After women immigrate to the UK their maternal health behaviours worsen as their length of residency increases.
The longer ethnic minority women live in the UK the more likely they are to smoke during pregnancy or give up breastfeeding early, concludes a study published on bmj.com.
These findings will have public health implications for countries with large migrant populations, say the authors.
The UK has experienced an increase in immigration over the past 50 years. Previous studies have show that compared with British/Irish white women, women from ethnic minority groups are more likely to breast feed. However, no studies have compared their use of alcohol or tobacco during pregnancy, or whether women's behaviours change with acculturation.
So researchers from the UCL Institute of Child Health in London compared health behaviours during pregnancy (smoking and alcohol consumption) and after birth (initiation and duration of breast feeding) between British/Irish white mothers and mothers from ethnic minority groups.
The study involved over 8588 mothers with singleton children from the millennium cohort study. 6478 British/Irish white mothers and 2110 mothers from ethnic minority groups were interviewed about their maternal health behaviours, generational status and length of residency in the UK.
The researchers found that compared with British/Irish white mothers, mothers from ethnic minority groups were less likely to smoke (15% v 37%) or consume alcohol (14% v 37%) during pregnancy, and were more likely to start breast feeding (86 v 69%) and breast feed for at least four months (40% v 27%).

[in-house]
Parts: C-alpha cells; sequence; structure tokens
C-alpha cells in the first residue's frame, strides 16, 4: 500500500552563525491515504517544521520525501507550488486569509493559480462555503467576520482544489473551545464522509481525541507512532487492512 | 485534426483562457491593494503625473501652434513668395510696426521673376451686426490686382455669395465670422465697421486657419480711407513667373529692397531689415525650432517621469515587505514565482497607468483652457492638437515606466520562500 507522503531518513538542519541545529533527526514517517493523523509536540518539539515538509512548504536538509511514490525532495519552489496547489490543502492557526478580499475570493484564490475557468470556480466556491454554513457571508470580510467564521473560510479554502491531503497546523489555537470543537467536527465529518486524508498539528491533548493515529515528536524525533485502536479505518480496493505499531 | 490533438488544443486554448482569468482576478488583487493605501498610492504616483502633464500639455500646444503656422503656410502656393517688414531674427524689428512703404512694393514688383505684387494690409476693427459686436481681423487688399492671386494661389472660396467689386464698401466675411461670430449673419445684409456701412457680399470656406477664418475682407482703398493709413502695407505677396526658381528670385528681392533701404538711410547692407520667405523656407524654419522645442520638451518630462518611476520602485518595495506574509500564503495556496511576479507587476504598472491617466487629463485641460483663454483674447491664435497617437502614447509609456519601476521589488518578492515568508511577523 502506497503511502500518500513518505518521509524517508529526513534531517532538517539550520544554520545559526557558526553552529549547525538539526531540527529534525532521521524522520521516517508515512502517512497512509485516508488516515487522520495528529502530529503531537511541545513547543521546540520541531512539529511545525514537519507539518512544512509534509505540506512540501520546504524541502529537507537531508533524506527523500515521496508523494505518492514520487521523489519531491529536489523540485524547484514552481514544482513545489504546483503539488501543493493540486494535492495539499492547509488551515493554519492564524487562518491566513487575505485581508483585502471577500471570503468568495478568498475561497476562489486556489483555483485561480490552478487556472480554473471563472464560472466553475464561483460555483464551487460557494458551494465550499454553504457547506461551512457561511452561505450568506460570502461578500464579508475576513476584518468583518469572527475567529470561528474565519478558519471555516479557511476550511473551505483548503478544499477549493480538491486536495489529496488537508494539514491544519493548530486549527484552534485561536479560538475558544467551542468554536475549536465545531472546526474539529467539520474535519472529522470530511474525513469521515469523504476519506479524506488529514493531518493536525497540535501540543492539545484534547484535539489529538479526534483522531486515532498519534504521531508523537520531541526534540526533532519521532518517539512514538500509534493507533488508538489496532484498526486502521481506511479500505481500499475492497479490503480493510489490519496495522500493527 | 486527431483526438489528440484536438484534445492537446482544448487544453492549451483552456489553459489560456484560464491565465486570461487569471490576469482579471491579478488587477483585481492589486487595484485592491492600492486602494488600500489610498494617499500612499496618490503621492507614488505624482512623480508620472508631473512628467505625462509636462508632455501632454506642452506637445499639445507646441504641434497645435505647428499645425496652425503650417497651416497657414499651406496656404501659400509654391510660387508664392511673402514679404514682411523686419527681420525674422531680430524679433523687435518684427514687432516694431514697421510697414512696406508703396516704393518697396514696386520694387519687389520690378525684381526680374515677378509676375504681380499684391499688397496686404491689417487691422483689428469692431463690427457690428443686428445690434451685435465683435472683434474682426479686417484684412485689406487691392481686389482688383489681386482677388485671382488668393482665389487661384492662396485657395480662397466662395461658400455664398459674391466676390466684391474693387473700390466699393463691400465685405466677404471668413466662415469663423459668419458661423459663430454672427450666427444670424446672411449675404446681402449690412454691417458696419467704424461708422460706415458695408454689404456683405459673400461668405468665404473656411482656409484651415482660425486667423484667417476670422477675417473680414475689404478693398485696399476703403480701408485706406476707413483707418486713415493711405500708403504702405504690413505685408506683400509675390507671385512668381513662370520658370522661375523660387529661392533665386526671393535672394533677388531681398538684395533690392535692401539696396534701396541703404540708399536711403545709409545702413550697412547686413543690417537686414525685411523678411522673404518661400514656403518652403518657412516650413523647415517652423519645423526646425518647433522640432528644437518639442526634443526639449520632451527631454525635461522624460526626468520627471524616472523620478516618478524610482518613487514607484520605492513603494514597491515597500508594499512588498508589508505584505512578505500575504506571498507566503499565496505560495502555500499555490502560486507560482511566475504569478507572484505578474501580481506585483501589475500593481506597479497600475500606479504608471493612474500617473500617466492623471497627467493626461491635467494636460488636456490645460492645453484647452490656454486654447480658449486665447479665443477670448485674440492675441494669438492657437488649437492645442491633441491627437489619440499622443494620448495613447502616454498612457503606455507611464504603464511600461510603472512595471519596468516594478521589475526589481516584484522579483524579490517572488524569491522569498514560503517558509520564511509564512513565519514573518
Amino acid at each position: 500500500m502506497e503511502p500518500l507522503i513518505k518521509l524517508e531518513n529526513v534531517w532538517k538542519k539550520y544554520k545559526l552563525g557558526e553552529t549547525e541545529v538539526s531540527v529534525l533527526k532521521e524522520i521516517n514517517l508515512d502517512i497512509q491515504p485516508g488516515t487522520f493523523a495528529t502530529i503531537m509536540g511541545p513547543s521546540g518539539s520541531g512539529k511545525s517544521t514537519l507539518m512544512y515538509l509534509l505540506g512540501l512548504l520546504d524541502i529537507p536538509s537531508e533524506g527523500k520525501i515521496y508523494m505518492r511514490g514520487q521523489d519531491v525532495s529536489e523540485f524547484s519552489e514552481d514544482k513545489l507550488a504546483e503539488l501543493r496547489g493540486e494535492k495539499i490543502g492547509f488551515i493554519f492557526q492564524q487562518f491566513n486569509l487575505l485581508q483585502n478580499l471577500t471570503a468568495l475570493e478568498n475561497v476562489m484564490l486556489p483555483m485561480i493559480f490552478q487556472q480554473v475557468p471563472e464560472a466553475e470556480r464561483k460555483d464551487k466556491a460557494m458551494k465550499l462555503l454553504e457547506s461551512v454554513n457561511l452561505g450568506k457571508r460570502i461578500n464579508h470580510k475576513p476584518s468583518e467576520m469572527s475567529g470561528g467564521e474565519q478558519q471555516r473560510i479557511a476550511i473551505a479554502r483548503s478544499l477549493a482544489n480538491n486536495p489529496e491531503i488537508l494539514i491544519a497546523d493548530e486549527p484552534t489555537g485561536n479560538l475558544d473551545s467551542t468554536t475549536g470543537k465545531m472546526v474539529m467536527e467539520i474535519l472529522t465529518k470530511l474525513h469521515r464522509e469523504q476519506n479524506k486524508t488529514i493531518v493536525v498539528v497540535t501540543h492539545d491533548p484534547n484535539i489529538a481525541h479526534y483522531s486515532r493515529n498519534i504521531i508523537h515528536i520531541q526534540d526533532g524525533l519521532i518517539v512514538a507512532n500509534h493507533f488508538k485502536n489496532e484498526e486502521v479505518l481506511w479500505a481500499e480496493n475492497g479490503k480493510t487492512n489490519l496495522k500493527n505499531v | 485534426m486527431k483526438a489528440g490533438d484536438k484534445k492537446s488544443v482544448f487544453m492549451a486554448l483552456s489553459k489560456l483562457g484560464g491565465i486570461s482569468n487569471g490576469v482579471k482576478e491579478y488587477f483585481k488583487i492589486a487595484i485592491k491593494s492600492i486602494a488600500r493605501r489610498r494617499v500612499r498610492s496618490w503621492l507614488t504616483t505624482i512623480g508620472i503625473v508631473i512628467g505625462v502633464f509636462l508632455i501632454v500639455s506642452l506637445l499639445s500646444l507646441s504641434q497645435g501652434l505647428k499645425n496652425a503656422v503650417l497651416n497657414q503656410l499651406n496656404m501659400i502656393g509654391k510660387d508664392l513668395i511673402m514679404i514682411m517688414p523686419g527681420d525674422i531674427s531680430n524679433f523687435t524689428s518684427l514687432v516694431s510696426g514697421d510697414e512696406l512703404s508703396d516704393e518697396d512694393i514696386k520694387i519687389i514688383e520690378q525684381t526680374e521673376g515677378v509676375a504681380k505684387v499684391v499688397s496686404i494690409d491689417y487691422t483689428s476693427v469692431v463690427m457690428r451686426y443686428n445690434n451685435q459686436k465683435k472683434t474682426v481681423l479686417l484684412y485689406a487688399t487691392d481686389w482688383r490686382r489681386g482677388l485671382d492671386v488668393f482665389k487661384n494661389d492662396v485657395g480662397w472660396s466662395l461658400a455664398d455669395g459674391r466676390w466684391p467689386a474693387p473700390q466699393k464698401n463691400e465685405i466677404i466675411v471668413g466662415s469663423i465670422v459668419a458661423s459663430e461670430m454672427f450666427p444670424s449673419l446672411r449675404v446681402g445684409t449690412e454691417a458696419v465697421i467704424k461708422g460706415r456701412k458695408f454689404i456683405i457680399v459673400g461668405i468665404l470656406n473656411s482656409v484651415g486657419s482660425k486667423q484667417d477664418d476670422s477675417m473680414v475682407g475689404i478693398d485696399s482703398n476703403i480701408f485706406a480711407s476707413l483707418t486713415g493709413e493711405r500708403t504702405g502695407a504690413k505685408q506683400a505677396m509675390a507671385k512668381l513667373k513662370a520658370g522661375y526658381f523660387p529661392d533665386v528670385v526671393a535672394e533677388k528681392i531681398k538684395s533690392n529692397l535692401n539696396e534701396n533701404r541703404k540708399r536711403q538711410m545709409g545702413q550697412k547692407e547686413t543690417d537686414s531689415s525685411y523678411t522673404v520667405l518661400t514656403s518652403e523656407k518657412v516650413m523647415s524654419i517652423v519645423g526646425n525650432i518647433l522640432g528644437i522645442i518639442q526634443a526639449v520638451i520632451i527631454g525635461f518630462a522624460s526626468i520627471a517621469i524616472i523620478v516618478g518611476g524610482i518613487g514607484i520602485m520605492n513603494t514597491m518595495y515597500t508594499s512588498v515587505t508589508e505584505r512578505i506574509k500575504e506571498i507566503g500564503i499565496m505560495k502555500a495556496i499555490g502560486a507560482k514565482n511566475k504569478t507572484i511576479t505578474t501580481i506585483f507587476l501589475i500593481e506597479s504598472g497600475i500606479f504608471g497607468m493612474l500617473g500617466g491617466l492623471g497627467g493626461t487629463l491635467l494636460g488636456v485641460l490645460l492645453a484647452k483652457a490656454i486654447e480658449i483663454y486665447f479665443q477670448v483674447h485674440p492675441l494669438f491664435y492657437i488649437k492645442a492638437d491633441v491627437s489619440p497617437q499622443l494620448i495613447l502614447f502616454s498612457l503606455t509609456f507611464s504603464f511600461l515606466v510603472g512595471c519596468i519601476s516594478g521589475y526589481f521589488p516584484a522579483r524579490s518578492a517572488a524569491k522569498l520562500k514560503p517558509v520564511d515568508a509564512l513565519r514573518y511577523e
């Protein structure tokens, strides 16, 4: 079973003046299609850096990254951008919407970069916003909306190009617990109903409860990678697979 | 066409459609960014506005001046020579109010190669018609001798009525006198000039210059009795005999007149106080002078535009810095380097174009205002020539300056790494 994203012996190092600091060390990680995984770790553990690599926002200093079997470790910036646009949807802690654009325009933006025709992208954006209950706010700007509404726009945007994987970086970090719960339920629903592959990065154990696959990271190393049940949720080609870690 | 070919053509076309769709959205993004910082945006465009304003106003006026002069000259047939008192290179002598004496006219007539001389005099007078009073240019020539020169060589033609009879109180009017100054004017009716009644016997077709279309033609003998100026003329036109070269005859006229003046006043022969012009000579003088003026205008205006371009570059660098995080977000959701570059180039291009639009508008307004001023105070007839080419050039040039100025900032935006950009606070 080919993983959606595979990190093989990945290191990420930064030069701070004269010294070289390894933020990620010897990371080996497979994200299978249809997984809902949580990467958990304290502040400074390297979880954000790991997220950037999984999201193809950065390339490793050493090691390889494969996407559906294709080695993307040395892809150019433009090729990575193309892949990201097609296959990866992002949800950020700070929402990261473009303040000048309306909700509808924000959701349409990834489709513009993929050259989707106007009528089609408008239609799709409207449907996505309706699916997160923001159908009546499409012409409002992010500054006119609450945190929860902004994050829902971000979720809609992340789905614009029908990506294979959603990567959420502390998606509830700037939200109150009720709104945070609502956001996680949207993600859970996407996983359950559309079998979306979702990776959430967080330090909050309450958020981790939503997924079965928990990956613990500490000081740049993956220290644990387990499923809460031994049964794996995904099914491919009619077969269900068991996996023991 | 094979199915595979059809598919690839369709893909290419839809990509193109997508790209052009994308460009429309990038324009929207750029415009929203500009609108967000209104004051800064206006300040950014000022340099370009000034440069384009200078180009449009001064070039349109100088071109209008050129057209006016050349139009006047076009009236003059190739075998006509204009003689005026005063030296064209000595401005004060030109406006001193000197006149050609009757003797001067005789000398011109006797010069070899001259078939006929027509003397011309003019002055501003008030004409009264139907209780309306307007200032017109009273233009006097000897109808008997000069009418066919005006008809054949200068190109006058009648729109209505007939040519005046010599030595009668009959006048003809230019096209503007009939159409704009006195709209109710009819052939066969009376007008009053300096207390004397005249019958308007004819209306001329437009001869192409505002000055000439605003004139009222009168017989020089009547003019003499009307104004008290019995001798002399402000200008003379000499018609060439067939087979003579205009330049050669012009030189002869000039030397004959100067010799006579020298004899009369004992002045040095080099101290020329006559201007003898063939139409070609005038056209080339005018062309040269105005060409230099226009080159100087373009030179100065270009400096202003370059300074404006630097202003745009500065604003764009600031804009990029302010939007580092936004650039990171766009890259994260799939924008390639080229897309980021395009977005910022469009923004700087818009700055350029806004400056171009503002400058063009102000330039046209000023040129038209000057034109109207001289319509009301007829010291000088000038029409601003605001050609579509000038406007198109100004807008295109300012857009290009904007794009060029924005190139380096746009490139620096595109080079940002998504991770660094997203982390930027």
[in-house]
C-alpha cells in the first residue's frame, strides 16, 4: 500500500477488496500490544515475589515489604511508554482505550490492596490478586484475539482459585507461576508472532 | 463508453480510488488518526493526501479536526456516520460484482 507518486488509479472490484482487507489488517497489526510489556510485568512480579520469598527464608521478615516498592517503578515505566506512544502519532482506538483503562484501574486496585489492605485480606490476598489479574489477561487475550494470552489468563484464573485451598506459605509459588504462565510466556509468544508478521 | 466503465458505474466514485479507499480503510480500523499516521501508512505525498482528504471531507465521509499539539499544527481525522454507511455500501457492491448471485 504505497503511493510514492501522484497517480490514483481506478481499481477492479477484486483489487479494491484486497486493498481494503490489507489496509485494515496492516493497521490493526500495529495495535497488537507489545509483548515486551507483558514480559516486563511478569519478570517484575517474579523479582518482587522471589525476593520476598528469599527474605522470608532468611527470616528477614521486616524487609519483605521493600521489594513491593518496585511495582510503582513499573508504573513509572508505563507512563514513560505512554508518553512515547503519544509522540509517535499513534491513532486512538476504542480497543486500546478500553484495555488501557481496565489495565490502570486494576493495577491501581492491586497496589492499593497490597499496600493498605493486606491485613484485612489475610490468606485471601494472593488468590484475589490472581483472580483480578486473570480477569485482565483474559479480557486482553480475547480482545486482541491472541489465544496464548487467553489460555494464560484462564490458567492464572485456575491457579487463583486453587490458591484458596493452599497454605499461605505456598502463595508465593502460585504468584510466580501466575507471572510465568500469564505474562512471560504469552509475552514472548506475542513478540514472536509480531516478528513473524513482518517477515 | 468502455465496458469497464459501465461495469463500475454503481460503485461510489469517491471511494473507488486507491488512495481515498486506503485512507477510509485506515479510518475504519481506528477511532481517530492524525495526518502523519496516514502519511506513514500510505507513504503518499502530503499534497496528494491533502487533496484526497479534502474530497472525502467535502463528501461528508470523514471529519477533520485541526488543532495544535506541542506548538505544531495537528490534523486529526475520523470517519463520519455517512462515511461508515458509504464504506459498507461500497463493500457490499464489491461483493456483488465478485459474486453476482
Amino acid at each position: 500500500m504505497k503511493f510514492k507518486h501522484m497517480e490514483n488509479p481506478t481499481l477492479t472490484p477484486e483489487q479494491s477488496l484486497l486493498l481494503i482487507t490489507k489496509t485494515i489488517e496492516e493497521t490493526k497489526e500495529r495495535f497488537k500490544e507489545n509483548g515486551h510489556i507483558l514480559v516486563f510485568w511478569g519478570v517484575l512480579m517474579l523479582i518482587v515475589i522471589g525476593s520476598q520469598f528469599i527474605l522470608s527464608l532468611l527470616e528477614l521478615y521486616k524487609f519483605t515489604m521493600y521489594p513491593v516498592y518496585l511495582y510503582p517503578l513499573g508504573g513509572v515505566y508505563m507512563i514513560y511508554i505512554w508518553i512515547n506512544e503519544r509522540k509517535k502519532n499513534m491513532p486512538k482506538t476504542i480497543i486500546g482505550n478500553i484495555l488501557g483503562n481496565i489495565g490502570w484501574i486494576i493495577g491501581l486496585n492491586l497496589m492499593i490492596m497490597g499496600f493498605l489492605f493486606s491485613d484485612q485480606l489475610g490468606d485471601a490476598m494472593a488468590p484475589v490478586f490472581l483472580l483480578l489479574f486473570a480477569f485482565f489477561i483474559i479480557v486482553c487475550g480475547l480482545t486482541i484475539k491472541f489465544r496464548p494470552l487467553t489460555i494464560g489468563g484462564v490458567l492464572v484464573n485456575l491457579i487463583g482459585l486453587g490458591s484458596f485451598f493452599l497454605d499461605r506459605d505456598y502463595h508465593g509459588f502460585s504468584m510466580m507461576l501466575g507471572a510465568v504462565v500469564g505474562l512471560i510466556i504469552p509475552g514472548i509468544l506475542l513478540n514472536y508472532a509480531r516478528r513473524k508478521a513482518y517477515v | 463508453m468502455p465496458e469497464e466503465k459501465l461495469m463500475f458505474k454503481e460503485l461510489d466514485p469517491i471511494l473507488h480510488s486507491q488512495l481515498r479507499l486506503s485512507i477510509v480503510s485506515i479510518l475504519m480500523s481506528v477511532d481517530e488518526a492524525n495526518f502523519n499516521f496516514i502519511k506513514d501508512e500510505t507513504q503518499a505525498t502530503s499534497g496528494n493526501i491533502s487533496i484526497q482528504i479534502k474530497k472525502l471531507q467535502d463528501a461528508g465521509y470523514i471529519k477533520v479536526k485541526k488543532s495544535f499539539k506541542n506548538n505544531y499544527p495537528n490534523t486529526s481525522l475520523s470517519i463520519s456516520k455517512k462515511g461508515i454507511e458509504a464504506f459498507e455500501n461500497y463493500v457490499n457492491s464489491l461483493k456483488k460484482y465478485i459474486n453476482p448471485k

They also found that among mothers from ethnic minority groups, first and second generation mothers were more likely to smoke during pregnancy, but were less likely to start breast feeding, and less likely to continue breast feeding than immigrants.
Importantly, for every additional five years spent in the UK, immigrant mothers were 32% more likely to smoke during pregnancy and 5% less likely to breast feed for at least four months.
The authors warn that health professionals should not underestimate the likelihood of women engaging in risky health behaviours because of their ethnicity.
National policies should ensure that all mothers can achieve recommendations to foster their own and their children's health, they conclude.
As the number of international migrants continues to increase worldwide, smoking and alcohol consumption patterns among women in developing countries will have consequences for medical providers throughout Europe and North America, warn the authors of an accompanying editorial.
This research “is an important first step in developing programmes and policies that promote the health of immigrant women and their children”, they conclude.